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Chen's high flying career
Taiwanese hitter takes on the world
05/18/2019 11:20 PM ET
 (Ryan Schembri/SMP Images/ABL Media)

When the Little Airplane, Kuan-Jen Chen, flew into Adelaide he had just spent a season in America.

Already in his 30s it was the first time he had played abroad from his native Taiwan and at an age where many players would retire, playing in the ABL would have been a daunting prospect.

From Taiwan's more rural southern end, Chen and his family moved to Taipei when he was young and with the formation of their national league the Chinese Professional Baseball League (CPBL) new pathways opened up for aspiring athletes.

Chen burst onto the scene in 2006 as the CPBL rookie of the year and batting champion - ahead of future Bite teammate Chang Tai-Shan - although even at that stage he battled many personal demons.

Doubts over his ability always lingered, although in 10 CPBL seasons he hit below .300 just twice and after 774 games held a career .331 average and 923 hits.

But as a career with Brother Elephants came to a close, and putting down the bat for good could have been an option, Chen wanted to challenge himself.

He knew the Asian style of hitting; practising hundreds of swings every day and basing your routine on repetition. He wanted more, though.

The Little Airplane went to the United States of America.

"It's very important that in 2016 I went to America," he explained.

"That was my first time outside of the country and I went with no translator, no family, but I wanted to do that; I wanted to play baseball with the Americans.

"Of course I didn't play well but I learned the American style, the American routine."

At 34-years-old he played one season with Southern Maryland in the Atlantic League and the trip was a defining moment.

It was a challenge and also an opportunity to better himself as an individual and a team player.

"Everyone is very important in baseball," Chen said.

"You make sure you're ready and cheer for your teammates. It's Important to not just care about the result because no one can win every day so you support each other.

"Even me, I had some bad base running in the Atlantic League.

"I swung with a runner on first base, one out, but I popped out and was very upset, sad and angry at myself. I didn't even try to run.

"But my dugout and whole team told me to run, to hustle.

"My foot was stuck because I only cared about my result."

Moments like that taught him to look at the game differently. Working alongside batting specialist Jack Mankin, Chen also adopted the mechanics of a rotational baseball swing.

"People think I changed for a home run swing but I went for something more natural," he explained.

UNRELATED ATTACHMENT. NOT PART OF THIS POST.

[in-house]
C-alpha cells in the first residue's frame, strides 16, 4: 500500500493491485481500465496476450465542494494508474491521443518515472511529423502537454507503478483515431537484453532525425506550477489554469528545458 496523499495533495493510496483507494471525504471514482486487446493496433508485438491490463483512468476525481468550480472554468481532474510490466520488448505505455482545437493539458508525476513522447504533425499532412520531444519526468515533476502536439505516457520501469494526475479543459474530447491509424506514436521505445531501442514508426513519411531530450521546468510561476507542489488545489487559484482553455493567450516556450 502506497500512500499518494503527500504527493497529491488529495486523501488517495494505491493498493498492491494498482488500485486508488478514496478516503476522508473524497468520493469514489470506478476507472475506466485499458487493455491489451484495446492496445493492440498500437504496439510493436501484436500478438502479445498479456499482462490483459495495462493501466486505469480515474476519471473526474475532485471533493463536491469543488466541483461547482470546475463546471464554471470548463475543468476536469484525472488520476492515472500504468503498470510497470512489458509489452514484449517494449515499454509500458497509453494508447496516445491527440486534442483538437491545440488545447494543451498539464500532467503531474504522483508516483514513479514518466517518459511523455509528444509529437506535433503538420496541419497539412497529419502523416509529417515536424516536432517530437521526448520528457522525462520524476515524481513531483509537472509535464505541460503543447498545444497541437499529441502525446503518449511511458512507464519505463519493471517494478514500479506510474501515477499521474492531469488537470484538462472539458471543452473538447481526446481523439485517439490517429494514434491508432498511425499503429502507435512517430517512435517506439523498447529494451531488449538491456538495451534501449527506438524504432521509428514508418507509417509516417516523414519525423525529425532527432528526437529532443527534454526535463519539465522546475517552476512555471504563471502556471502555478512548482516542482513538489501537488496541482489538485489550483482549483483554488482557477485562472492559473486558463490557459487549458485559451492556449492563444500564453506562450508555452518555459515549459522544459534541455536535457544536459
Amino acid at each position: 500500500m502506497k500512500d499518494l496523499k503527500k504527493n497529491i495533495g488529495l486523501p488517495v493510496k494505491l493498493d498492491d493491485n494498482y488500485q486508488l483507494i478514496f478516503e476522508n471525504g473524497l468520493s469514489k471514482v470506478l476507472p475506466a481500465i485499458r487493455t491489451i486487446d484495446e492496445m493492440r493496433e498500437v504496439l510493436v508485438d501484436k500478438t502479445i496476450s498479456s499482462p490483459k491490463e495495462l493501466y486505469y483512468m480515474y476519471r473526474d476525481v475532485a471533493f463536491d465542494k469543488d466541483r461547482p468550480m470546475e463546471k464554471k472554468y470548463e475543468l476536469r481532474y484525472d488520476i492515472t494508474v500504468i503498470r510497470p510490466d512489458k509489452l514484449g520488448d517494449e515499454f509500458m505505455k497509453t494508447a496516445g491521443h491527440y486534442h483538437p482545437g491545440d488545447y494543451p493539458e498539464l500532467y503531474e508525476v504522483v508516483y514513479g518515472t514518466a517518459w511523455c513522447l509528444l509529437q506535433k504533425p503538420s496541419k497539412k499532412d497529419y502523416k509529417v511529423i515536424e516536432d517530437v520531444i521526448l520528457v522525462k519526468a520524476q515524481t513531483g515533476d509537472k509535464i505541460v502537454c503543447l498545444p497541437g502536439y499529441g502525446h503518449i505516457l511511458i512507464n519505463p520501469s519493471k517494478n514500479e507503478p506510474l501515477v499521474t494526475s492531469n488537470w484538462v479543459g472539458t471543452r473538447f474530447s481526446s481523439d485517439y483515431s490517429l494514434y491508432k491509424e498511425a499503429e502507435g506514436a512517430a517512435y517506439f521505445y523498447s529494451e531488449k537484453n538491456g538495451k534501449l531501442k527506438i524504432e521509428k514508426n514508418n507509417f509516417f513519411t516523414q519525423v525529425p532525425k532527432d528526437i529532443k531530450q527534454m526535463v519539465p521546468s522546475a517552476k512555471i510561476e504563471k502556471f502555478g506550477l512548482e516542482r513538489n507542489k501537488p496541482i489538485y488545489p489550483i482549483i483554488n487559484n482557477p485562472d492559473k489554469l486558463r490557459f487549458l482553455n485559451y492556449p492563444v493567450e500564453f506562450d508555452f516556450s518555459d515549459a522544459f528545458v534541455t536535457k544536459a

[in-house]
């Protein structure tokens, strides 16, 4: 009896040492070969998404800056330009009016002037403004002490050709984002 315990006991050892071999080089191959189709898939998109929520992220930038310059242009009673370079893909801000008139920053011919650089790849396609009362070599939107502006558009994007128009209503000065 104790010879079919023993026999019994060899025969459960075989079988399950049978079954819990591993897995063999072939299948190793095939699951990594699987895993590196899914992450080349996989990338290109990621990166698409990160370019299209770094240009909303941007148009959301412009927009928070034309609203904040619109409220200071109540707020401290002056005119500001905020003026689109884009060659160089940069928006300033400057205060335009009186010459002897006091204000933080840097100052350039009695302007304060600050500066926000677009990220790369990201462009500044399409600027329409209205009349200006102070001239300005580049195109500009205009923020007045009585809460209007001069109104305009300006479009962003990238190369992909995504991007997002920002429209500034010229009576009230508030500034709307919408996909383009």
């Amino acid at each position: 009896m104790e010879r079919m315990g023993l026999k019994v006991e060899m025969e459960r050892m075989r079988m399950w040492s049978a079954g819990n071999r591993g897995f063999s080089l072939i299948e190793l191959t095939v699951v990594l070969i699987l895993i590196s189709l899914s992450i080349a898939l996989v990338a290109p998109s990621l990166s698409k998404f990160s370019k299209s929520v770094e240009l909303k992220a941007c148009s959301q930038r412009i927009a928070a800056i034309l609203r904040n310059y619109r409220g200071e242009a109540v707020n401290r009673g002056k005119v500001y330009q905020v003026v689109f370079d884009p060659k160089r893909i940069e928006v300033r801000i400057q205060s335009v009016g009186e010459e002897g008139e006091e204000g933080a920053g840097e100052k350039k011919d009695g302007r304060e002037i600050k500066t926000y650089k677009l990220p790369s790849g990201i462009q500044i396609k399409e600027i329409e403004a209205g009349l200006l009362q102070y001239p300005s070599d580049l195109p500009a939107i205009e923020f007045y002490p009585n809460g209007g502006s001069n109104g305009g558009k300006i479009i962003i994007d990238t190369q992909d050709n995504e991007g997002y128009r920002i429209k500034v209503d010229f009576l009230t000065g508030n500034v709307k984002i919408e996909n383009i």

"That's where the rotation swing, like a circle, like golf, you use your whole body.

"That's why we squat when training. You follow through when you swing.

"I can take the good stuff, mix and now I can hit a home run, get good contact, because Jack talked about great hitting."

Adelaide supporters witness Chen's unique style; the Taiwanese veteran would go low on many swings, often kneeling.

By far the biggest obstacle of the past three years has been the solo travel. Chen left behind a young family and when he first signed his American contract he discovered his father was also battling cancer.

"When I play professionally I don't have much time with my family," he said.

"My dad had a very big surgery in 2016 before I went to America, just as I had signed the contract. After I signed he told me he had to go into surgery to remove cancer.

"I was lucky my family came here for Chinese New Year this year because I know she supports me while she works hard to take care of our two kids.

"They have loved Adelaide; going to the beach, Hahndorf, Rundle Mall, they enjoyed it and that's why I wanted them to experience Australia."

After two seasons in Adelaide the city has become a second home and when a rival ABL team approached him with a contract the choice to stay was easy.

"Brisbane reached out to me and offered me contract with them but I said no.

"That's why I came here a second time because I like living here.

"It's more like Taiwan south with the best beaches. Here feels like home where I can fish and go to the beach, the city… everyone enjoys sport, baseball and good weather."

The 37-year-old is now considering his future options.

Coaching is something he would love to explore further, particularly in Taiwan where he can show the next generation how to challenge them even more.

"For some young players the answer is just 'yes' or 'okay coach' but I want them to communicate more; I want to help not just get them to follow me," he said.

"Sometimes a coach is wrong. A good coach told me when you try to teach the player you have to think and always evolve.

"I want to help them and push them to believe in themselves, to run and hustle.

"When you practise and do the same thing again you are comfortable when you play the game because you already know how to do it.

"You have to be careful you don't repeat too much because we are human. A good routine needs changing up, and the very best players have a routine where they work hard consistently."

This story was not subject to the approval of the Australian Baseball League or its clubs.